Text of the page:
The holidays are a great time for marketing thanks to one of the greatest business icons in history: Santa Claus . No matter what they call it, Santa Claus, Father Christmas, Saint Nicholas, etc., it is a legendary character who talks about Christmas, gifts, family reunions and in a very little known way, Coca-Cola .
The Puro Marketing site points out that the origin of the person who brings gifts to the “good children” during Christmas Eve in the West has also made the most famous soft drink brand in the world a mandatory reference on these dates. Inspired by the real figure of a Christian bishop named Nicolás, today’s Santa Claus is more of a The Coca Cola Company ‘s manufacture, so much so that his traditional clothing, which for centuries was green, was transformed to match the brand’s motifs. .
This happened in 1931 when Coca-Cola launched a Christmas advertising campaign that focused on a Santa Claus wearing the corporate colors white and red.
One of the first illustrations of Santa Claus that comes close to our current interpretation of the character came in 1862 when American Civil War cartoonist Thomas Nast drew a little elf supporting Union soldiers at Christmas. This image would serve as the basis for the subsequent Coca-Cola campaign.
According to the firm’s Coke Lore site, the company began using the character in the 1920s in advertising for magazines such as The Saturday Evening Post,Ladies Home Journal , National Geographic , The New Yorker , among others, and they used an image a lot. most severe of Saint Nicholas. The reason for these campaigns was to change the idea that Coca-Cola was a drink for hot weather, so they decided to launch a strategy with the slogan “Thirst knows no season.”
In 1930, artist Fred Mizen painted a Santa drinking a bottle of Coca-Cola in a department store, an image that was reproduced in print ads for the 1930s Christmas season. Such was his success, that Coca-Cola’s advertising agency -Cola, D’Arcy and especially the executive Archie Lee, decided to use this symbol in 1931 and in the following years.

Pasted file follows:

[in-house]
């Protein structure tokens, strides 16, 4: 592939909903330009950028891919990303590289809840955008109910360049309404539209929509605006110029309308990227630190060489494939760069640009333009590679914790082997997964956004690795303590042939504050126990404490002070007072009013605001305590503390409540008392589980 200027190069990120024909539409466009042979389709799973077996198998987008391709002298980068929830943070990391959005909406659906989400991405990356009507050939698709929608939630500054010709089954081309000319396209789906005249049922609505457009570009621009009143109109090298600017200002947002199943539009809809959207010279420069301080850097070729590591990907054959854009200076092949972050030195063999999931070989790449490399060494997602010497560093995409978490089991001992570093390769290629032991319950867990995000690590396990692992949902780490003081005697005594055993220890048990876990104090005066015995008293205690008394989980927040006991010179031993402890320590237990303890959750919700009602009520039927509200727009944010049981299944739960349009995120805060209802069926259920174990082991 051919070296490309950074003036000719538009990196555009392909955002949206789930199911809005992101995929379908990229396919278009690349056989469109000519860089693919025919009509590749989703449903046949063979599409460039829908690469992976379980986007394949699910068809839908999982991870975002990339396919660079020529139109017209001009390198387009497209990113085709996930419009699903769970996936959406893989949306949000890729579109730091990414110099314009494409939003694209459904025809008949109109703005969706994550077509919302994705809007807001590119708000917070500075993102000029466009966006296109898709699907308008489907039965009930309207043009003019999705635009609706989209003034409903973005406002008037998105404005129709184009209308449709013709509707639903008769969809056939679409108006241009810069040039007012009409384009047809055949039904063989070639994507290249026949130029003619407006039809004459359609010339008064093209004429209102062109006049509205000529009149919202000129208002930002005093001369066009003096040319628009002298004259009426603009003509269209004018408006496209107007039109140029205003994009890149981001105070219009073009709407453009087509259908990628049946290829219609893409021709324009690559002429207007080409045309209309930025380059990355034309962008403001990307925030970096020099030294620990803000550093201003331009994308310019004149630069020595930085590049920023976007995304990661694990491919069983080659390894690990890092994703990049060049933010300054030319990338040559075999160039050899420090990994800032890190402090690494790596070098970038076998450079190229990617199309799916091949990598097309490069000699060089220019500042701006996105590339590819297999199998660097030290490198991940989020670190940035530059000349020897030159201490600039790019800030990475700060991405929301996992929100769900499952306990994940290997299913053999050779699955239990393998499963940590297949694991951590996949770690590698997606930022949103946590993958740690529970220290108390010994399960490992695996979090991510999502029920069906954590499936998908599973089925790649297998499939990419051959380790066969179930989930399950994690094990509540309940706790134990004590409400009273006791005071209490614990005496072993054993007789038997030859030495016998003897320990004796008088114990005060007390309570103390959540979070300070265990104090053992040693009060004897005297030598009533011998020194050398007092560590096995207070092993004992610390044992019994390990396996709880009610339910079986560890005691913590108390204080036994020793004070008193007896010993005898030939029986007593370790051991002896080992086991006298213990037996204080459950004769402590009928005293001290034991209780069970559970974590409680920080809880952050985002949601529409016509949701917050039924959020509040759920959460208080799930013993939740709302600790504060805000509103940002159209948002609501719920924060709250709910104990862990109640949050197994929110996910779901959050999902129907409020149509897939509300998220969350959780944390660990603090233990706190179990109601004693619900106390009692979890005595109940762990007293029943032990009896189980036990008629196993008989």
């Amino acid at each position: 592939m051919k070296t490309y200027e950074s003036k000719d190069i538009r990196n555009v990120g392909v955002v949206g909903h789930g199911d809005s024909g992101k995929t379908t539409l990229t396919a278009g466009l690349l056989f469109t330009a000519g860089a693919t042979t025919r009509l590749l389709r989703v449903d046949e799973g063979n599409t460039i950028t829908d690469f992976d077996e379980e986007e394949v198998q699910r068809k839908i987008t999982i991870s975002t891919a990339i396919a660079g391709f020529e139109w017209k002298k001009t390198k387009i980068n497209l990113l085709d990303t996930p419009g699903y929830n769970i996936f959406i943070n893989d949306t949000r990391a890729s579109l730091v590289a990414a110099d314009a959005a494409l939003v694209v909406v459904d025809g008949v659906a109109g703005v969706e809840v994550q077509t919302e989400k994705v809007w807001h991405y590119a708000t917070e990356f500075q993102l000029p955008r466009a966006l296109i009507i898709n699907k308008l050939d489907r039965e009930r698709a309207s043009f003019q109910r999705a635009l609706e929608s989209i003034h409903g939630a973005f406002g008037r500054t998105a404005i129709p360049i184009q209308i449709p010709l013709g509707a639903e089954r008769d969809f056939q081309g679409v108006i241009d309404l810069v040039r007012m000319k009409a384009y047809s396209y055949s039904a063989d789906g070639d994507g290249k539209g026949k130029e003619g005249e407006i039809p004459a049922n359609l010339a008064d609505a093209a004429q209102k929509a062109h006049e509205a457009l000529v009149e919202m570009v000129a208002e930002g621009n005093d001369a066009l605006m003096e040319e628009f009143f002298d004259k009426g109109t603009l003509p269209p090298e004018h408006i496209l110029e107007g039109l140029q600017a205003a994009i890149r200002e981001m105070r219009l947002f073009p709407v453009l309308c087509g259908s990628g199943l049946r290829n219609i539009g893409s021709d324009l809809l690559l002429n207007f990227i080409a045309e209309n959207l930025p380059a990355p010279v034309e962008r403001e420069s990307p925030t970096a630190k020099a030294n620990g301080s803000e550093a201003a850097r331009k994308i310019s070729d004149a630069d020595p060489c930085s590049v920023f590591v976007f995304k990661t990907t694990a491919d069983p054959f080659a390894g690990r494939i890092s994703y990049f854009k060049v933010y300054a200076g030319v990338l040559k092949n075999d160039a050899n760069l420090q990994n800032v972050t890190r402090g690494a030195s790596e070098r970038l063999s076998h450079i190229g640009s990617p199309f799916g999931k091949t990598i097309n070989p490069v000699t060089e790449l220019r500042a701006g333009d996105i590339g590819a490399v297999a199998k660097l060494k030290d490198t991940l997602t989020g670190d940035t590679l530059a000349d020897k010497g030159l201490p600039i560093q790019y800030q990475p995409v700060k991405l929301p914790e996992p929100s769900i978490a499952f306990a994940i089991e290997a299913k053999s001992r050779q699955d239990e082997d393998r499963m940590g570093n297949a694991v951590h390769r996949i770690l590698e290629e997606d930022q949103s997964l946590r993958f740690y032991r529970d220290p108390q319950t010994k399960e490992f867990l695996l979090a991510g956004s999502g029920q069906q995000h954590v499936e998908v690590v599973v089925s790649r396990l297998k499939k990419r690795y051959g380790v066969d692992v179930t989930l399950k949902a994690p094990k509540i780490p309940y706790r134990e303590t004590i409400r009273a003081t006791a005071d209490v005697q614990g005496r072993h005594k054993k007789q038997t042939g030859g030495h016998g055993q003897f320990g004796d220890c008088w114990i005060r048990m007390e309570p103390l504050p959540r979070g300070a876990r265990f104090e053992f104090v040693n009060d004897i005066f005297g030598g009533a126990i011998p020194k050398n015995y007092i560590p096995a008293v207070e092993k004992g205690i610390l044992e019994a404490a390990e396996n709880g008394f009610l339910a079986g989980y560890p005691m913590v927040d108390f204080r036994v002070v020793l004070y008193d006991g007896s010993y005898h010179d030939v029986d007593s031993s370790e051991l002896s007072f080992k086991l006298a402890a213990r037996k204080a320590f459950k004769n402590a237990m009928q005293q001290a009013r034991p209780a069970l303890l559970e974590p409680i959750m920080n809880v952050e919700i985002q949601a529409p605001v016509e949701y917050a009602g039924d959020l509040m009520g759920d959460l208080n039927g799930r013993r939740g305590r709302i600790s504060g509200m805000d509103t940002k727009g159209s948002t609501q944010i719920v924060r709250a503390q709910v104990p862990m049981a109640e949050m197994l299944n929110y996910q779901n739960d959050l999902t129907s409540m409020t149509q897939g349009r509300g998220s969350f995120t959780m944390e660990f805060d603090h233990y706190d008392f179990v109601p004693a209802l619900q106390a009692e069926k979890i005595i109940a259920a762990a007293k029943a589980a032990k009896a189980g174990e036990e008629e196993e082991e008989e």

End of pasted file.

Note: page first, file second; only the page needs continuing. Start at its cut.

The transformation to the current Santa was the product of the Swedish artist Haddon Sundblom , who, commissioned by the company, changed the traditional and more pious image of Christian folklore, into that of the Santa Claus of our days.
The painter modeled on a retired salesman friend of his by the name of Lou Prentice to strip Saint Nicholas of the gnome-like traits he had gained in Irish and Breton traditions. She made him taller, with a thicker, kinder face and merry eyes.
Sundblom was inspired by Clark Moore’s poem ‘Twas the Night Before Christmas to create his scenes and continued to tweak his model for the next 33 years, then incorporate his children and grandchildren into the character images. When age allowed, she took advantage of her personal resemblance to Santa to become her own role model. The artist passed away in 1976.
Coca-Cola produced stuffed animals, merchandising , toys, oil paintings and various advertisements with Sundblom’s images that to date are collectibles and are part of the stock of the Museum of Science and Industry in Chicago, the Louvre in Paris, the Royal Ontario Museum in Toronto, Isetan department store in Tokyo, NK stores in Stockholm and of course, the Coca-Cola Archive.
The paintings that the artist painted between 1931 and 1966 were used in each and every one of Coca-Cola’s Christmas campaigns around the world, even today they are still a mandatory reference for the industry. Such was the success of this campaign that to date this Santa Claus is an icon of Western culture and of the non-religious holidays of the season.
Here are some other Coca-Cola ads:
What do you think of this Christmas icon?
All images are property of The Coca-Cola Company.